First of all—what exactly is cholesterol, and why are there different kinds?  Are doctors purposely trying to confuse us?

There may in fact be a secret consortium of conspiring physicians out there, but here’s what we know: cholesterol is a waxy substance that is both produced by our bodies and found in our food. We need some cholesterol—good cholesterols—because they help allow our cells to absorb fluids and assist in manufacturing hormones and even Vitamin D. So, as you can guess, having cholesterol in your body isn’t necessarily a bad thing—but having too much of a specific kind can be.

So what exactly are these different kinds?

Living in today’s world and inundated by news (often conflicting) about health, I’m sure you’re familiar with the terms ‘good cholesterol’ and ‘bad cholesterol.’ Because cholesterols, like other fats, can’t dissolve in the blood, they have to be carried around by special substances called lipoproteins.

The Good

Good cholesterol is an easier-to-remember epithet for cholesterol carried by HDL, or high-density lipoprotein. Why is HDL cholesterol good? It seems like even the experts are confused on this subject, but there are two theories. One is that HDL carries cholesterol away from the arteries and to the liver, where it can be passed from the body. Some experts also think that HDL might be dragging cholesterol away from plaque, and in doing so, slowing its build up in arteries.

So, HDL cholesterol is good. We want more of it. In fact, the higher your HDL, the less likely you are to have a heart attack or stroke. How do you raise your HDL levels? Quitting smoking, losing excess weight and being more active all help increase HDL levels, and there are some medications out there that can help, too.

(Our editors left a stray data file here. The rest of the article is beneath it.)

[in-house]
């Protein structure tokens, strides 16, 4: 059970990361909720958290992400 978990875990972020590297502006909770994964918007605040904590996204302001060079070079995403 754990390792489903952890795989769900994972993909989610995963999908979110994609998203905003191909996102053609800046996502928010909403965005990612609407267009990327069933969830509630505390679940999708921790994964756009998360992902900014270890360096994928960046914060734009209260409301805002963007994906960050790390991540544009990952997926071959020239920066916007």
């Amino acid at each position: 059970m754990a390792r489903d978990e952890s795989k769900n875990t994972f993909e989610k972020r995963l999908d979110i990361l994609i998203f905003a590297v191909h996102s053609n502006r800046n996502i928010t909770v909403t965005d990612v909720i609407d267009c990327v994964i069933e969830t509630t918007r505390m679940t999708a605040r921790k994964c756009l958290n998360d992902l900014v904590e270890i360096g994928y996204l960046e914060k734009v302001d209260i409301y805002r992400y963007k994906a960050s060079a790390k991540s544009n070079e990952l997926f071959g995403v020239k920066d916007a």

And that brings us to…

The Bad

Bad cholesterol is any cholesterol that’s carried by low-density lipoprotein, or LDL. LDL cholesterol tends to build up along the inner walls of arteries, and when combined with other substances in the blood make a hard, thick substance called plaque that can narrow the arteries and make them less flexible. The biggest danger to this buildup, though, is the possibility of a clot forming and getting stuck in the plaque—blocking the flow of blood and cutting oxygen off from vital organs. That’s right, this is often the stuff to blame for heart attacks and strokes.

There are ways to keep your bad cholesterol (LDL) levels low, though. Diet and exercise are the most commonsense ways, but if they’re just not cutting it, your doctor also has medications to lower your bad cholesterol.

Still Confused?

Don’t worry. Your doctor or a stroke care professional can explain all of this—and give you your blood cholesterol numbers by performing a simple blood test. Just remember: keep your high-density lipoprotein count (HDL cholesterol) high, and your low-density lipoprotein (LDL cholesterol) low, and just like your doctor, your mom, and your own common sense have been exhorting you your whole life—eat your veggies and take the stairs!